7.8/10
36
3 user 5 critic

The Knowledge of Healing (1997)

Das Wissen vom Heilen (original title)
Not Rated | | Documentary | 5 November 1997 (USA)
The first feature documentary dealing extensively with Tibetan medicine.

Director:

Franz Reichle

Writer:

Franz Reichle
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The first feature documentary dealing extensively with Tibetan medicine.

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Plot Keywords:

medical | See All (1) »

Genres:

Documentary

Certificate:

Not Rated | See all certifications »
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Details

Country:

Switzerland

Language:

German | Tibetan

Release Date:

5 November 1997 (USA) See more »

Also Known As:

The Knowledge of Healing See more »

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Technical Specs

Color:

Color
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User Reviews

How not to make a documentary!
16 May 1999 | by Jasper-12See all my reviews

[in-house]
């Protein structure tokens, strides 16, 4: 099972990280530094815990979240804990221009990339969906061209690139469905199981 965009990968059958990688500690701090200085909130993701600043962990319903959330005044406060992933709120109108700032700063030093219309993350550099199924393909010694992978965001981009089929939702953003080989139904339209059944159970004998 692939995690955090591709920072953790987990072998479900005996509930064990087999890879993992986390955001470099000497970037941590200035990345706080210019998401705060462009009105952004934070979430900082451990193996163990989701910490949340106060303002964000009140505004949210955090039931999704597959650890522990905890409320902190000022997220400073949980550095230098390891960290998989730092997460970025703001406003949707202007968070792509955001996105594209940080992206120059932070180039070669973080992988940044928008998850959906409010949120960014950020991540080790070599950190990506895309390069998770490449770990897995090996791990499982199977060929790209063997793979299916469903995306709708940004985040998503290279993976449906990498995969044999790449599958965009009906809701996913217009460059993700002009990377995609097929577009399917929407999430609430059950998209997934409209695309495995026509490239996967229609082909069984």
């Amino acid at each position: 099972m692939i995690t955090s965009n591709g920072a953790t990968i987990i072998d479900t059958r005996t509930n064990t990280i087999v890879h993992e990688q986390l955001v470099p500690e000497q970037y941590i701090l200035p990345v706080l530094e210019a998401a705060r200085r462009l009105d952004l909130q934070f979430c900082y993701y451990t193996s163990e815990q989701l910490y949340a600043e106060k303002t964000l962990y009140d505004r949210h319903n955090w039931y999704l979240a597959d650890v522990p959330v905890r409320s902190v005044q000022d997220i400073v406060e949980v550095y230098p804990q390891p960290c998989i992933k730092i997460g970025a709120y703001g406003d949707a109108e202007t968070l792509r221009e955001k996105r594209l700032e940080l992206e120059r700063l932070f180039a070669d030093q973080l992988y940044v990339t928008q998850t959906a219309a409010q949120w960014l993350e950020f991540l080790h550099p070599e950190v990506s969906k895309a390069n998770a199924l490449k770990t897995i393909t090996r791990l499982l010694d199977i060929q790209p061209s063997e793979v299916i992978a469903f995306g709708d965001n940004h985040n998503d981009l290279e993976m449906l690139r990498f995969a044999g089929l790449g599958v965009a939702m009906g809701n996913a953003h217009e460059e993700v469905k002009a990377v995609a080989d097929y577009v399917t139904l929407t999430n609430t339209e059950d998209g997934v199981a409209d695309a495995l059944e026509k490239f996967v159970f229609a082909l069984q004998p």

I remember being quite gutted on missing this one's limited release in November of last year, so once again, thank God for the Brixton Ritzy's European matinee's unearthing it for the week. The subject of this documentary is the use of as herbal remedies to cure serious illnesses as outlined by a series of ancient Tibetan manuscripts, These techniques are currently being used by Dr Tenzin Choedrak, personal physician to the Dalai Lama, and are beginning to arouse interest in the West, specifically in Austria, Switzerland and Israel. The area itself is a fascinating one, but the leaden approach adopted by this film ignores all documentary conventions, eschews any sort of structure and drowns the viewer in a barrage of information. The film could have done with setting out its agenda from the offset. As it is the initial scenes of Choedrak treating his patients seem both obscure and overlong. Some sort of voice over would have helped here, but instead any explanation is revealed in great torrents during the brief interview interludes with the various practitioners and researchers within the field. Without any sort of hook into the subject, one is left to derive interest from the periphery details captured on film, such as the decor of the Mongolian living room where one of the patients is treated, or the landscapes of Northern India. By the time we are introduced to the fundamentals of photochemistry by an Austrian researcher I was completely lost. Unfortunately this was about halfway through. One wonders how this ever got a theatrical release in the UK. It is the sort of thing which is done so much better by British television documentaries such as Equinox. This sort of 'point and shoot' style does the subject no justice at all.


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